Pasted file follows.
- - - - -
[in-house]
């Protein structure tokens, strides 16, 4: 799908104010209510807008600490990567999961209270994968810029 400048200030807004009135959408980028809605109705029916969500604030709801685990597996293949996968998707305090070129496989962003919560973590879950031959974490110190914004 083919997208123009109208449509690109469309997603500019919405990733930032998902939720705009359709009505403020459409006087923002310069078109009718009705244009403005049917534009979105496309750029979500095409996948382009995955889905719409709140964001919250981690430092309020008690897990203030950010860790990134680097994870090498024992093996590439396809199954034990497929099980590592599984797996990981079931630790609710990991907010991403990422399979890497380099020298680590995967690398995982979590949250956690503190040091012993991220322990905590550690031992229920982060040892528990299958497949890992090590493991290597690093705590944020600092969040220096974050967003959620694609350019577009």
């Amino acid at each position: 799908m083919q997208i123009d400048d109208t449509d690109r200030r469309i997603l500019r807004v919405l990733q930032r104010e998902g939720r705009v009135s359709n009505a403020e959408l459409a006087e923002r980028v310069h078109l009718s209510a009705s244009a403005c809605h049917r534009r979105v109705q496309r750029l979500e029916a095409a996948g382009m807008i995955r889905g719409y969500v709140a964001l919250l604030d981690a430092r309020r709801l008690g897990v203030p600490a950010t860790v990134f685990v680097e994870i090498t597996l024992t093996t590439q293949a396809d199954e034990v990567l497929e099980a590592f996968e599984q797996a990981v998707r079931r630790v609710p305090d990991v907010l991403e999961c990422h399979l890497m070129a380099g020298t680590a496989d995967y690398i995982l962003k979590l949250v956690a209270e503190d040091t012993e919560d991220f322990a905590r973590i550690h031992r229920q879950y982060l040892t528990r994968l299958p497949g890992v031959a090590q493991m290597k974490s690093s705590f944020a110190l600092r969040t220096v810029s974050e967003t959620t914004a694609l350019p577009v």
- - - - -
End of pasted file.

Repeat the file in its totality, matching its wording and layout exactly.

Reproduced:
[in-house]
């Protein structure tokens, strides 16, 4: 799908104010209510807008600490990567999961209270994968810029 400048200030807004009135959408980028809605109705029916969500604030709801685990597996293949996968998707305090070129496989962003919560973590879950031959974490110190914004 083919997208123009109208449509690109469309997603500019919405990733930032998902939720705009359709009505403020459409006087923002310069078109009718009705244009403005049917534009979105496309750029979500095409996948382009995955889905719409709140964001919250981690430092309020008690897990203030950010860790990134680097994870090498024992093996590439396809199954034990497929099980590592599984797996990981079931630790609710990991907010991403990422399979890497380099020298680590995967690398995982979590949250956690503190040091012993991220322990905590550690031992229920982060040892528990299958497949890992090590493991290597690093705590944020600092969040220096974050967003959620694609350019577009």
């Amino acid at each position: 799908m083919q997208i123009d400048d109208t449509d690109r200030r469309i997603l500019r807004v919405l990733q930032r104010e998902g939720r705009v009135s359709n009505a403020e959408l459409a006087e923002r980028v310069h078109l009718s209510a009705s244009a403005c809605h049917r534009r979105v109705q496309r750029l979500e029916a095409a996948g382009m807008i995955r889905g719409y969500v709140a964001l919250l604030d981690a430092r309020r709801l008690g897990v203030p600490a950010t860790v990134f685990v680097e994870i090498t597996l024992t093996t590439q293949a396809d199954e034990v990567l497929e099980a590592f996968e599984q797996a990981v998707r079931r630790v609710p305090d990991v907010l991403e999961c990422h399979l890497m070129a380099g020298t680590a496989d995967y690398i995982l962003k979590l949250v956690a209270e503190d040091t012993e919560d991220f322990a905590r973590i550690h031992r229920q879950y982060l040892t528990r994968l299958p497949g890992v031959a090590q493991m290597k974490s690093s705590f944020a110190l600092r969040t220096v810029s974050e967003t959620t914004a694609l350019p577009v």